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Glide dynamically revamps "The Loop Magazine" for iOS 7's Newsstand

post #1 of 5
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Using a new interactive publishing tool for Newsstand apps from Glide Creations, veteran Mac journalist Jim Dalrymple has retooled The Loop Magazine to reflect the dynamic look and feel of iOS 7, joining a growing number of publishers moving iPad digital distribution.



Newsstand, a feature Apple first debuted two years ago for iOS 5, seeks to direct attention to subscription-based digital periodicals by organizing them in a iOS Folder-like shelf and autoupdating their content as new editions became available.

When the iPad debuted, publishers quickly eyed the potential of the device to sell their magazines. This initially resulted in "apps" that were often just graphical images of old media print magazines, partly a product of an industry once devoted to Adobe Flash.

That's been changing with the debut of a series of new digital publishing platforms, kicked off two years ago by the debut of Push Pop Press, a dynamic digital book platform created by former Apple engineers but devoured by Facebook before entering the market.

This year, iPad's Newsstand digital publishing has gained ground both in publishers and publishing platforms, including Prss and the new Glide Creator tool profiled by Matthew Panzarino for Tech Crunch.



Earlier today, Dalrymple published the first new edition of his Loop Magazine using Glide to combine rich media, motion-based animations and dynamic multitouch navigation and interactivity to present articles and features covering the tech and creative worlds.

Dalrymple told Tech Crunch he chose Glide because "not only was it the most advanced option," but "I loved their level of commitment to perfection. We don't read by flipping pages, we read by scrolling. The interface is gesture-based, you can use a single thumb to read the whole thing. It uses standard navigation concepts like pinch to zoom. You already know how to navigate this app. The transitions between articles and menus are beautiful, I don't believe there's anything out there like this."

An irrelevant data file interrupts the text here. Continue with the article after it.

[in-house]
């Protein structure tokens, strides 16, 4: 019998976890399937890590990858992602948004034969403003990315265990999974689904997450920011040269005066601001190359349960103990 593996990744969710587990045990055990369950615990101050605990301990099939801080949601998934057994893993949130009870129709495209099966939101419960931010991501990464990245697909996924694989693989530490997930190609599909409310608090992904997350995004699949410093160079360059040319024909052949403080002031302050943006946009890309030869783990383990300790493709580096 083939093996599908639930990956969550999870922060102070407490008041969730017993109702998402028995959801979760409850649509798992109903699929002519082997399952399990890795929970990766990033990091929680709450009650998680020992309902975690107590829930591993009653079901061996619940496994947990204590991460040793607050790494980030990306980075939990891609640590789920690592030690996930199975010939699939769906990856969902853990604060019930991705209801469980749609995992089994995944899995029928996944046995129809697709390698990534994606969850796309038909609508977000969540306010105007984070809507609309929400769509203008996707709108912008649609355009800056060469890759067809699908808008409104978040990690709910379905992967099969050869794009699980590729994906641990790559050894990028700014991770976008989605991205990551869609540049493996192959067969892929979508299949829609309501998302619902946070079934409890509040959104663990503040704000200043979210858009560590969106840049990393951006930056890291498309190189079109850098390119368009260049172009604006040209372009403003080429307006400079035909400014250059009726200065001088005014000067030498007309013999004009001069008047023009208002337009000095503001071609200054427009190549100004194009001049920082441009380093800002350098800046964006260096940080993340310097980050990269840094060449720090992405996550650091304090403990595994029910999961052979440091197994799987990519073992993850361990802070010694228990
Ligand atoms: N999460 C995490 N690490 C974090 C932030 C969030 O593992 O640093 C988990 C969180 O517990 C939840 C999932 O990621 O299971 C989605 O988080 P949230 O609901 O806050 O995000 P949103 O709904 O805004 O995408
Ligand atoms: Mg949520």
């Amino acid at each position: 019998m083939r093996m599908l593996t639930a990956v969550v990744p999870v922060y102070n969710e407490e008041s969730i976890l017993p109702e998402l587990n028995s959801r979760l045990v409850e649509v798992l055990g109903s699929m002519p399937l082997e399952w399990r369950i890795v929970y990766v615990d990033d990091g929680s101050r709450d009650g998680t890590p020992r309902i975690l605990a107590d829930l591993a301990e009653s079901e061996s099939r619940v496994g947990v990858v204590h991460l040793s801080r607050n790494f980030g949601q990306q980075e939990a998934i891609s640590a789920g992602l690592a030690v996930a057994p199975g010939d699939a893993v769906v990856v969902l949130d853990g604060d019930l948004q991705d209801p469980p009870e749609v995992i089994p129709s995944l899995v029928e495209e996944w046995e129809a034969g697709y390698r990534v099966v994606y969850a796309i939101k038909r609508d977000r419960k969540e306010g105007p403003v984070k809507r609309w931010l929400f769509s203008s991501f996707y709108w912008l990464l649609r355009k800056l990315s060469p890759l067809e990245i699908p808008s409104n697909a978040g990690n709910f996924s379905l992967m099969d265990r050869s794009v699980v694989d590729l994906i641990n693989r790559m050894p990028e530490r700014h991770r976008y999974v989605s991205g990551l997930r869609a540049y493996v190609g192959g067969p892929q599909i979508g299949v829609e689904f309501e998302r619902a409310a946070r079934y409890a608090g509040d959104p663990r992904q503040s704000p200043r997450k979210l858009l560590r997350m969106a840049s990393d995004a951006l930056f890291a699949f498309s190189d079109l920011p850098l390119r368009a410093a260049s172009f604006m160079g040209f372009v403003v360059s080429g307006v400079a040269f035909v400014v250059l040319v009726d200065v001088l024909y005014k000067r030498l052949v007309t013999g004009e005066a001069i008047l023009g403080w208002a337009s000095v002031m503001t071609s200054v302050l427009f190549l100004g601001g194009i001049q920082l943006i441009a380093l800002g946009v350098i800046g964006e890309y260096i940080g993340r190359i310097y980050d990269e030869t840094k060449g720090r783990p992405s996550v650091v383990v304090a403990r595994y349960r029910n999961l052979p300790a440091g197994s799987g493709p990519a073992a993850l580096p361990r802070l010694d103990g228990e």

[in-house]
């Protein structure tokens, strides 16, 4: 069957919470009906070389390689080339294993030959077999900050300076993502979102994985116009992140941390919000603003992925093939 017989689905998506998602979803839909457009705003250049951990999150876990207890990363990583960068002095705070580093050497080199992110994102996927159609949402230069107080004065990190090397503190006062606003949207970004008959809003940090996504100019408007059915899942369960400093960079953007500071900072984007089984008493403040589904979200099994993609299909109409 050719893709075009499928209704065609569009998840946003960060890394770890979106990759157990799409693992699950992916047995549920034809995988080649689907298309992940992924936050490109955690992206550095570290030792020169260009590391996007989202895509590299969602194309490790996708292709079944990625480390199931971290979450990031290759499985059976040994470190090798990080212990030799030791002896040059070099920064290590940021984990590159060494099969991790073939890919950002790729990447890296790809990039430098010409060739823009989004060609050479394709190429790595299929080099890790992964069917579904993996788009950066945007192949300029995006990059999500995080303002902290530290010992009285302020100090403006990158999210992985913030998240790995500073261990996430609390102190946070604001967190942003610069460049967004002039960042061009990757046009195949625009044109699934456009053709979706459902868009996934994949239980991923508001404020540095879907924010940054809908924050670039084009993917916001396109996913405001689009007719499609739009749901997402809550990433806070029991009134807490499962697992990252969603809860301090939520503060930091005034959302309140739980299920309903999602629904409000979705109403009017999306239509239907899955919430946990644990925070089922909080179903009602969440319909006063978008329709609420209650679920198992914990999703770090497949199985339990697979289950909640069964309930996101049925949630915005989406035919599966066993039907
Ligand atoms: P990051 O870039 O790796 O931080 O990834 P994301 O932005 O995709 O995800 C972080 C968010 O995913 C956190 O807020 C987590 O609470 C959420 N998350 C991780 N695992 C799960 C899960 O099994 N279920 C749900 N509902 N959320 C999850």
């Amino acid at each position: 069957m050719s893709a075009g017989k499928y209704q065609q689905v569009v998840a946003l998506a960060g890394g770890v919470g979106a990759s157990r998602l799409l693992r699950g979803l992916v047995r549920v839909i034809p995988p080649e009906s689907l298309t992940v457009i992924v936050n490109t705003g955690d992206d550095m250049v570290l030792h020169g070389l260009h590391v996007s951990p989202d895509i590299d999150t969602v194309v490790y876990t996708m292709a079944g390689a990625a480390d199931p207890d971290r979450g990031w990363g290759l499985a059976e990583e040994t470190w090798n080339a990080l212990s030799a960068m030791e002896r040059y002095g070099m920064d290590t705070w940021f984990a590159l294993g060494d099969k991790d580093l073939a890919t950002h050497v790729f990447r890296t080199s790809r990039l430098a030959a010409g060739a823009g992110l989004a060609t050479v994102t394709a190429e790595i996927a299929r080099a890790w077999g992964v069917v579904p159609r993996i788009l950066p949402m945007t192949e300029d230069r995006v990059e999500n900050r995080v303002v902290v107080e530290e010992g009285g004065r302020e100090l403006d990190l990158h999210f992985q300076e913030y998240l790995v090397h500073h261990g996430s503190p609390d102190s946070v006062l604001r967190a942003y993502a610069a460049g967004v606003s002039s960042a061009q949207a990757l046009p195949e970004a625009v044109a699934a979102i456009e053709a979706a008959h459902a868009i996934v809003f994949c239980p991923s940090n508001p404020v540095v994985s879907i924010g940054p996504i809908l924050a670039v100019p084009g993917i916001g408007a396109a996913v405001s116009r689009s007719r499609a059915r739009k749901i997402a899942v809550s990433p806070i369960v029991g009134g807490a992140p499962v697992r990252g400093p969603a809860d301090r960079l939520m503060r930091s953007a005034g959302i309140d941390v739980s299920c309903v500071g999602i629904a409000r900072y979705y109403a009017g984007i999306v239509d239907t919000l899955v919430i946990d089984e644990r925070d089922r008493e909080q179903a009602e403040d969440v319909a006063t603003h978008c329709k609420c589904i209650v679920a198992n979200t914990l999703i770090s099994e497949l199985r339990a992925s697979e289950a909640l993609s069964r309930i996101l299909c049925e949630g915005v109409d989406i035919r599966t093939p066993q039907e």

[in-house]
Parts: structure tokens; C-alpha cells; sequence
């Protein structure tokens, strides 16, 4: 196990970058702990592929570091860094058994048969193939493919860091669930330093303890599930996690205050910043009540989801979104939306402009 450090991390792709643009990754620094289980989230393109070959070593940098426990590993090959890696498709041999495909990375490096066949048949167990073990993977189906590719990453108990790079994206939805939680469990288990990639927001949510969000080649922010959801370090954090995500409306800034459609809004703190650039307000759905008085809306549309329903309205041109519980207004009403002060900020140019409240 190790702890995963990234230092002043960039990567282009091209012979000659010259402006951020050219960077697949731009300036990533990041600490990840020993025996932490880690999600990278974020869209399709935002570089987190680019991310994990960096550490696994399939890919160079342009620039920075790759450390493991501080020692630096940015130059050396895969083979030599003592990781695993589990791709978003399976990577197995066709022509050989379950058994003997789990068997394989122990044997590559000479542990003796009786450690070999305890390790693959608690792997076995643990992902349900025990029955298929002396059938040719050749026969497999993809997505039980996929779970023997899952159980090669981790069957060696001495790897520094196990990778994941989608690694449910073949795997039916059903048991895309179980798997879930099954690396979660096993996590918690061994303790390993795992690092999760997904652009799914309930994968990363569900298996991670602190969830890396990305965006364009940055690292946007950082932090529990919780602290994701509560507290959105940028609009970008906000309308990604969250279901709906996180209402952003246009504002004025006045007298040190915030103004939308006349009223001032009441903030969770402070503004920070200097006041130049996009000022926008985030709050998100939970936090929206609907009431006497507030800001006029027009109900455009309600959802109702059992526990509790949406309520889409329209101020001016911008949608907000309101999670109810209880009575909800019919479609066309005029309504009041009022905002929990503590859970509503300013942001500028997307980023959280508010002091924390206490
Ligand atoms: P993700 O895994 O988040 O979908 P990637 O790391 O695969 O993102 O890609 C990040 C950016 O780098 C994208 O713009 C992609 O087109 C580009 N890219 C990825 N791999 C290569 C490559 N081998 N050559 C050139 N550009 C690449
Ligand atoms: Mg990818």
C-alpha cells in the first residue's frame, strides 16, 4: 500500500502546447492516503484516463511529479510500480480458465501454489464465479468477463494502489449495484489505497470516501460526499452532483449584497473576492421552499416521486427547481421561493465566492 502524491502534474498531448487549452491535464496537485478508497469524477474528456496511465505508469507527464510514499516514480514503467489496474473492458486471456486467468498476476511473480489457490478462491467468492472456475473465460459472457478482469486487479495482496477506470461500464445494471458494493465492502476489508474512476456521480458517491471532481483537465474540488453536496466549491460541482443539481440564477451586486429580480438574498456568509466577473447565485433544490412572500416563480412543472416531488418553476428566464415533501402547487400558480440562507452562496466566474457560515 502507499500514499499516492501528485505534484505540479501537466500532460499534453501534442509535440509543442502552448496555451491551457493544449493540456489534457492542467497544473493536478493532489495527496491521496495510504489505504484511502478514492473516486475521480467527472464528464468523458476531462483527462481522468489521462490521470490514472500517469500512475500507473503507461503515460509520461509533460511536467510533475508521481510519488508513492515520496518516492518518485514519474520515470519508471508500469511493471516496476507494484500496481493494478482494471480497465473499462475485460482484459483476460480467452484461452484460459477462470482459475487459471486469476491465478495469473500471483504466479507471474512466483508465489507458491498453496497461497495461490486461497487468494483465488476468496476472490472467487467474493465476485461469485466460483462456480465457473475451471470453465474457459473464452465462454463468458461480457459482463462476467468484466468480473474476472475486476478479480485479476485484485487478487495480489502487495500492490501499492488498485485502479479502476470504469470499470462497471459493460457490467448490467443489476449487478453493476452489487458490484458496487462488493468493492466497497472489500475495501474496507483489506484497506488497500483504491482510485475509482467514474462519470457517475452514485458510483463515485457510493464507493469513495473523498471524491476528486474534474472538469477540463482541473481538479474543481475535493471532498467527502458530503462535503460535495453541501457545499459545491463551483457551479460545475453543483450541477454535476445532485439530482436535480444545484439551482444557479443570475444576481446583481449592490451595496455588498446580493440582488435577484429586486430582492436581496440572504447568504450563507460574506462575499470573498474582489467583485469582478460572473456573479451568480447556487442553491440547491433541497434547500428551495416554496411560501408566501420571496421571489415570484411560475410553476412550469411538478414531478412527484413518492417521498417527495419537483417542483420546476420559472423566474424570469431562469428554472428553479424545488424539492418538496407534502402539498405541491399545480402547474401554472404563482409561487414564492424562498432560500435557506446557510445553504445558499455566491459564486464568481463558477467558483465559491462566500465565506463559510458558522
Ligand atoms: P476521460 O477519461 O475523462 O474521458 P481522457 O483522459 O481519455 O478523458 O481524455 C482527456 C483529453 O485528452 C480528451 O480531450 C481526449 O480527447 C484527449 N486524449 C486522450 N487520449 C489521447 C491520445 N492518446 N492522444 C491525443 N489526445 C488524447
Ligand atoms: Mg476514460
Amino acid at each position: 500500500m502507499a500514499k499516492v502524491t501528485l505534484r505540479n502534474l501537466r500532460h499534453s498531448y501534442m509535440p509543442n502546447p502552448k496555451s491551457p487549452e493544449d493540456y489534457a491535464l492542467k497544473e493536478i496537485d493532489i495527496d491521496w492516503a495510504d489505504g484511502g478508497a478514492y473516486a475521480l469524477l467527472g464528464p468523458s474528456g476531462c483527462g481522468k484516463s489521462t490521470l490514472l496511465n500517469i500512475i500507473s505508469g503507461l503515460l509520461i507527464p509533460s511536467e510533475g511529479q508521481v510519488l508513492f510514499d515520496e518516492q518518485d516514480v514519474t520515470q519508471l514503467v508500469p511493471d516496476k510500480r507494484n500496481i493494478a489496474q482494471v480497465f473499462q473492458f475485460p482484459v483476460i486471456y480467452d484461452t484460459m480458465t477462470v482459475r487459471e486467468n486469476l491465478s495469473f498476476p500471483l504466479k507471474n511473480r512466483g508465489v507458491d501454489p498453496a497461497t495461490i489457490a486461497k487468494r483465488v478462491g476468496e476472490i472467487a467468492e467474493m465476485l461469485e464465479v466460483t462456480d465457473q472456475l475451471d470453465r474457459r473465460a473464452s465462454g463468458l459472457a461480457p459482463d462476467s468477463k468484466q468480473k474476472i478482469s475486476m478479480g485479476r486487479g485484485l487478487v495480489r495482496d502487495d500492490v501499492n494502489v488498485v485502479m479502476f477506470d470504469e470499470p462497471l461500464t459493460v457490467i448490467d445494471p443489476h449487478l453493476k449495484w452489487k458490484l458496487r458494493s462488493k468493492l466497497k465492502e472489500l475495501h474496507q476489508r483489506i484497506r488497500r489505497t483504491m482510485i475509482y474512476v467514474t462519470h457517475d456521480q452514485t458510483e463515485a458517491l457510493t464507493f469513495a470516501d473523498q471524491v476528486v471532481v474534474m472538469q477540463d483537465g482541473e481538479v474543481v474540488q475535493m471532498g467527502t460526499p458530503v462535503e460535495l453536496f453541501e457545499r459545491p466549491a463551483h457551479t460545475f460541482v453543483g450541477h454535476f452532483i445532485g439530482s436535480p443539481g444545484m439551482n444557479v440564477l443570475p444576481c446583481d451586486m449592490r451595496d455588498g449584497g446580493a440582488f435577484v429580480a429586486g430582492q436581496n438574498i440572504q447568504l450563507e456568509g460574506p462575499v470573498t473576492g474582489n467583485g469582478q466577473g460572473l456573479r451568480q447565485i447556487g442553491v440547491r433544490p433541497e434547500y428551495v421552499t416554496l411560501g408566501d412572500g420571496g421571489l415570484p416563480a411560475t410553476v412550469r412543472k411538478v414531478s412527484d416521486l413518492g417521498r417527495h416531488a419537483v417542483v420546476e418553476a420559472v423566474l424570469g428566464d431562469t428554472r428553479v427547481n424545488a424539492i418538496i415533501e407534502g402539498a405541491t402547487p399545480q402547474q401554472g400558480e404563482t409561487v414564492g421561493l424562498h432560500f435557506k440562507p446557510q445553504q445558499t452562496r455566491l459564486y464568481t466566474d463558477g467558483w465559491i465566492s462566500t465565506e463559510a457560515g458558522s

Dalrymple's free preview issue of the new Glide-based Loop Magazine features "What I learned from Kubrick" by Matthew Modine, with photographs from the actor's private collection. It also includes a segment by the author of this article, "Who would buy an iPhone 5c?"
post #2 of 5

Jim Dalrymple is an interesting guy. He is no engineer and only has a superficial understanding of technology. To boot, he is just an ok writer. But he has managed to carve a place in the Apple fan club. Good for him that he is continuing to evolve.

post #3 of 5
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Originally Posted by StruckPaper View Post
 

Jim Dalrymple is an interesting guy. He is no engineer and only has a superficial understanding of technology. To boot, he is just an ok writer. But he has managed to carve a place in the Apple fan club. Good for him that he is continuing to evolve.

 

Yeah, definitely. His popularity is centered around his ability to confirm certain Apple events or products with his infamous "Yep." Wish I had his connections, I just want to know about the iPad Air Pro 8x already! Also, if you follow him at all, his laugh and beard are pretty incredible as well.

post #4 of 5
Quote:
Originally Posted by StruckPaper View Post
 

Jim Dalrymple is an interesting guy. He is no engineer and only has a superficial understanding of technology. To boot, he is just an ok writer. But he has managed to carve a place in the Apple fan club. Good for him that he is continuing to evolve.

 

 

That is dumb.

 

Paul Krugman:

...

 

But academic credentials are neither a necessary nor a sufficient condition for having your ideas taken seriously. If a famous professor repeatedly says stupid things, then tries to claim he never said them, there’s no rule against calling him a mendacious idiot — and no special qualifications required to make that pronouncement other than doing your own homework.

Conversely, if someone without formal credentials consistently makes trenchant, insightful observations, he or she has earned the right to be taken seriously, regardless of background.

 

...

 

 

And i guess you personaly know him?

post #5 of 5

Spectacular magazine.  Almost to the point of style-over-substance, except that navigating and reading are so natural and intuitive.  Especially compared to other Newsstand publications, which require a navigation how-to tutorial.

 

The thing that really makes The Loop Magazine pop is the animated images.  Not just the navigation and transition animations, but actual moving images associated with the text.  And they didn't simply embed QuickTime videos, which would reduce the magazine into just another browser-like container.  They managed to add movement to images in an artistic and engaging way.  Your mileage may vary, but I really like it.

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